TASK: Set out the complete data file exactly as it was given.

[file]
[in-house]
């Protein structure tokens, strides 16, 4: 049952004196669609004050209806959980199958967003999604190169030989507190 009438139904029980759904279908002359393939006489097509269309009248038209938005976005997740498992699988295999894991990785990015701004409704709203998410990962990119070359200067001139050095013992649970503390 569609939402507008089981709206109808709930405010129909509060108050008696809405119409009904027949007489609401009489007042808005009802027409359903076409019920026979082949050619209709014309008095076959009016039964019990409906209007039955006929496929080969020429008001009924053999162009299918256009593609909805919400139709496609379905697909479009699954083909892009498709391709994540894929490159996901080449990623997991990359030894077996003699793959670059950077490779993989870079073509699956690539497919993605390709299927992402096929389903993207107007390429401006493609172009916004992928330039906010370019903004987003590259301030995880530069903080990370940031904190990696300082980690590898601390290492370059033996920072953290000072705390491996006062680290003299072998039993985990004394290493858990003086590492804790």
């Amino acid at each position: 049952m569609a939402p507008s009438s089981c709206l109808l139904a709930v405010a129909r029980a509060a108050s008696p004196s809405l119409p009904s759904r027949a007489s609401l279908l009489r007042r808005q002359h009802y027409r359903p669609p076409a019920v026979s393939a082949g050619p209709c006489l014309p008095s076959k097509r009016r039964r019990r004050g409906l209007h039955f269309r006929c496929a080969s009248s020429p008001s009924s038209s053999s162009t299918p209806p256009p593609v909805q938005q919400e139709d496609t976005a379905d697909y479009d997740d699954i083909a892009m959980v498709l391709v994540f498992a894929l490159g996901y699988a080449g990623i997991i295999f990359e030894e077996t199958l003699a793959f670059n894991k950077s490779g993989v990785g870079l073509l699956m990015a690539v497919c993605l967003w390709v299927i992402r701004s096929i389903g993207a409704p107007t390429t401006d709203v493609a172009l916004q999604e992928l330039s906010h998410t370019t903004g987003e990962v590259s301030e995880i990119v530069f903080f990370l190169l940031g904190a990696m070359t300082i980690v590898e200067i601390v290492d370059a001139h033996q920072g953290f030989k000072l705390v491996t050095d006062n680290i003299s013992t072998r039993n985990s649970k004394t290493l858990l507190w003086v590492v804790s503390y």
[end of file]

[in-house]
């Protein structure tokens, strides 16, 4: 049952004196669609004050209806959980199958967003999604190169030989507190 009438139904029980759904279908002359393939006489097509269309009248038209938005976005997740498992699988295999894991990785990015701004409704709203998410990962990119070359200067001139050095013992649970503390 569609939402507008089981709206109808709930405010129909509060108050008696809405119409009904027949007489609401009489007042808005009802027409359903076409019920026979082949050619209709014309008095076959009016039964019990409906209007039955006929496929080969020429008001009924053999162009299918256009593609909805919400139709496609379905697909479009699954083909892009498709391709994540894929490159996901080449990623997991990359030894077996003699793959670059950077490779993989870079073509699956690539497919993605390709299927992402096929389903993207107007390429401006493609172009916004992928330039906010370019903004987003590259301030995880530069903080990370940031904190990696300082980690590898601390290492370059033996920072953290000072705390491996006062680290003299072998039993985990004394290493858990003086590492804790």
């Amino acid at each position: 049952m569609a939402p507008s009438s089981c709206l109808l139904a709930v405010a129909r029980a509060a108050s008696p004196s809405l119409p009904s759904r027949a007489s609401l279908l009489r007042r808005q002359h009802y027409r359903p669609p076409a019920v026979s393939a082949g050619p209709c006489l014309p008095s076959k097509r009016r039964r019990r004050g409906l209007h039955f269309r006929c496929a080969s009248s020429p008001s009924s038209s053999s162009t299918p209806p256009p593609v909805q938005q919400e139709d496609t976005a379905d697909y479009d997740d699954i083909a892009m959980v498709l391709v994540f498992a894929l490159g996901y699988a080449g990623i997991i295999f990359e030894e077996t199958l003699a793959f670059n894991k950077s490779g993989v990785g870079l073509l699956m990015a690539v497919c993605l967003w390709v299927i992402r701004s096929i389903g993207a409704p107007t390429t401006d709203v493609a172009l916004q999604e992928l330039s906010h998410t370019t903004g987003e990962v590259s301030e995880i990119v530069f903080f990370l190169l940031g904190a990696m070359t300082i980690v590898e200067i601390v290492d370059a001139h033996q920072g953290f030989k000072l705390v491996t050095d006062n680290i003299s013992t072998r039993n985990s649970k004394t290493l858990l507190w003086v590492v804790s503390y």